(THIS ARTICLE IS MACHINE TRANSLATED by Google from Norwegian)
[10. November 2006] As the prime minister this week boasted of the compromise that the social partners have entered into around the sick pay scheme, few took advantage of the opportunity to plan for his lack of tenacity. Some business commentators have just been moaning about skulking workers or LO-controlled governments, but Gerd Liv Valla spoke on behalf of many as she shamed the government's turnaround operation.
Her point was justified – this is not a matter that should be prestigious. The agreement on inclusive working life (IA) is far too important for that. But expensive, future sick pay schemes are a question that will come up again. And next time, the government will have less reason to turn around.
Norway is the only western industrialized country that has full sick pay from day one and consistently through sick leave. We are also the country with the highest proportion of sick people, a location we share with Sweden. We also share the highest occupational pallet with the other Scandinavian countries, and we share the top rank for lowest unemployment with Korea. It is clear that this is related. In a welfare state where the goal is to have all the people working, all the time, sick leave must necessarily go up when employment does.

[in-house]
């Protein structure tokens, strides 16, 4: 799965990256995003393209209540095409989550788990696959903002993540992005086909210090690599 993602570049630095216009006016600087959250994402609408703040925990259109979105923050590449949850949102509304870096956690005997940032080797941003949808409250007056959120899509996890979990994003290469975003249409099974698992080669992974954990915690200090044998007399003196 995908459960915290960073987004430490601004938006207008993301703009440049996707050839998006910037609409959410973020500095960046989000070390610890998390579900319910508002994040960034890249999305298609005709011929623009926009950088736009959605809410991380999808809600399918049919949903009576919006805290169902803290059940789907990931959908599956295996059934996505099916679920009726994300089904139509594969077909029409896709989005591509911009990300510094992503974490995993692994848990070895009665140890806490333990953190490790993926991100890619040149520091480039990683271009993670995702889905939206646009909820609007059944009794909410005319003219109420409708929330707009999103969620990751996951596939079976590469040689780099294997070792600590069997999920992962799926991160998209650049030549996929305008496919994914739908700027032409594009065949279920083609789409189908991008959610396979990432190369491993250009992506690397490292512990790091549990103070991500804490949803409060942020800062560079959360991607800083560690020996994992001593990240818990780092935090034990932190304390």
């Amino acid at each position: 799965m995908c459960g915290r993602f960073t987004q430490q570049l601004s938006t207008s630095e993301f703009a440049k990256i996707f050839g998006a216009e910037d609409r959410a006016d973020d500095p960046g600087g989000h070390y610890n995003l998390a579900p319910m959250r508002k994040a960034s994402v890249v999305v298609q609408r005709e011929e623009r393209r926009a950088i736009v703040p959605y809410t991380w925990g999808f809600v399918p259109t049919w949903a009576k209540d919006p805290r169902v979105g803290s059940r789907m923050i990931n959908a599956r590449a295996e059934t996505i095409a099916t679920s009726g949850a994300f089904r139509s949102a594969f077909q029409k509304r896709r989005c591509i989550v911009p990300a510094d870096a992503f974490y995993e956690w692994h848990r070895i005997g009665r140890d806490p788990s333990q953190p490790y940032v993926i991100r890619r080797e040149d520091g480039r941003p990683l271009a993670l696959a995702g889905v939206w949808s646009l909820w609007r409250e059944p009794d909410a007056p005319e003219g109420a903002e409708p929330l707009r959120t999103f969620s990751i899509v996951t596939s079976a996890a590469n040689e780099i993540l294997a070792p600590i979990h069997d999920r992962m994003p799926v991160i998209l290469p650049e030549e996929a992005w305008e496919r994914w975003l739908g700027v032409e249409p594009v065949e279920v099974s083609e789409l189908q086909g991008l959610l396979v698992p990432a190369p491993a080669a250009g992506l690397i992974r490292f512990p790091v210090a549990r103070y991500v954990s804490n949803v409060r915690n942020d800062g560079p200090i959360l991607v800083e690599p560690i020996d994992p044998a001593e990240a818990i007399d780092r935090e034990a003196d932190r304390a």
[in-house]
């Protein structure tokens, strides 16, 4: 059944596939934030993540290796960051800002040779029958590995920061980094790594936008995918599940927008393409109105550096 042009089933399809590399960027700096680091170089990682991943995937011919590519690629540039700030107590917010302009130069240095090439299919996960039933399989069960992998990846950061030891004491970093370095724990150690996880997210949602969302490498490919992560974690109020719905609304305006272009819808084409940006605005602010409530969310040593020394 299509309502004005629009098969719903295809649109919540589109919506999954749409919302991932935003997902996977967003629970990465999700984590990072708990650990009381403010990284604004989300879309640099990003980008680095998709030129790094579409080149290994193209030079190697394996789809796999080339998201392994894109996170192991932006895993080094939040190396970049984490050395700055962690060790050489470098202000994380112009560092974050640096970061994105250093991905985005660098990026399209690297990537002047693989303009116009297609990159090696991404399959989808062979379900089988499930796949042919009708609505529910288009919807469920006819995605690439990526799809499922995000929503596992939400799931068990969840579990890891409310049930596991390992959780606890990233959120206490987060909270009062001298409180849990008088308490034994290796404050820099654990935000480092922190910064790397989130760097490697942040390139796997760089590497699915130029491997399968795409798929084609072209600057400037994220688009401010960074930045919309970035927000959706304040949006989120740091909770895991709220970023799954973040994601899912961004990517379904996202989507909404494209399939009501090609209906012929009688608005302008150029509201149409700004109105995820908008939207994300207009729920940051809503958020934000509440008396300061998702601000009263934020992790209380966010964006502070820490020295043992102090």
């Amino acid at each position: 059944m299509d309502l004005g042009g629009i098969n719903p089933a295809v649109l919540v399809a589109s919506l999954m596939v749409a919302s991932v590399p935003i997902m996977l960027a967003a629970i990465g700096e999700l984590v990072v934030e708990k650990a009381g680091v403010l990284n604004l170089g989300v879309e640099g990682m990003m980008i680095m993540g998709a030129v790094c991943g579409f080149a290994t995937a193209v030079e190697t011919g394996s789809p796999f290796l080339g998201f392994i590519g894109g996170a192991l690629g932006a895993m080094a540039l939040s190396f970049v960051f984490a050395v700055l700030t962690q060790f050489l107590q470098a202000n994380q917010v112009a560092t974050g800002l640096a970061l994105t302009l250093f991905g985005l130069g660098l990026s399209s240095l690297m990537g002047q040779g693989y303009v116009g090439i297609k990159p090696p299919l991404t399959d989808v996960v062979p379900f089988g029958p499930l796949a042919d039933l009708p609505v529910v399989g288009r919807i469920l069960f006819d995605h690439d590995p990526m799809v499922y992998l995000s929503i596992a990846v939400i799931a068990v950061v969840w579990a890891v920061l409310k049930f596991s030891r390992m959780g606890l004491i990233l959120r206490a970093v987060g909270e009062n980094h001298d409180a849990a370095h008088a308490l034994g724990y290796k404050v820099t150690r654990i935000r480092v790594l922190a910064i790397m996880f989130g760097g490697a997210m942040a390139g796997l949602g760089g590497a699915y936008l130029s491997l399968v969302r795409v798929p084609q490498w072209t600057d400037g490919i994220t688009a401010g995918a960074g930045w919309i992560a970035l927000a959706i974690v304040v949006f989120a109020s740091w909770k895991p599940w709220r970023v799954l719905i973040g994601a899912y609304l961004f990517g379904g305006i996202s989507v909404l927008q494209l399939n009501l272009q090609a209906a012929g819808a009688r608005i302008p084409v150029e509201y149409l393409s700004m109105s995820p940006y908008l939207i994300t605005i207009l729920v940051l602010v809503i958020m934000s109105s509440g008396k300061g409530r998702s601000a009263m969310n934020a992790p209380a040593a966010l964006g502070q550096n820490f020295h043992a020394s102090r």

But that does not mean that there are no measures and measures that can limit this growth and get more long-term sick people back into work. Norwegian politicians have long ago realized this, regardless of the OECD, which is now hammering the message of economic incentives. That is why the government Stoltenberg submitted its proposals for savings, which is also why the previous government did much of the same.
So far, the savings have been minimal. They have little effect on employers, and not yet employees. Instead, we have a strengthened plan for inclusive working life, and close follow-up to get long-term sick people back into work. We know that such measures can help in the individual workplace, and there is reason enough in itself to impose more such responsibility on employers. But we also know that it is only creative bookkeeping that will cause Stoltenberg to release budget crunch in the billion class all before the budget has come out of print.
The next time this issue is on the agenda, Finn Bergesen and Gerd Liv Valla will call wolf again. The choice can be between who is to pay: Plague and cholera, waiting days and the financial responsibility of the employer. It's not a false alarm.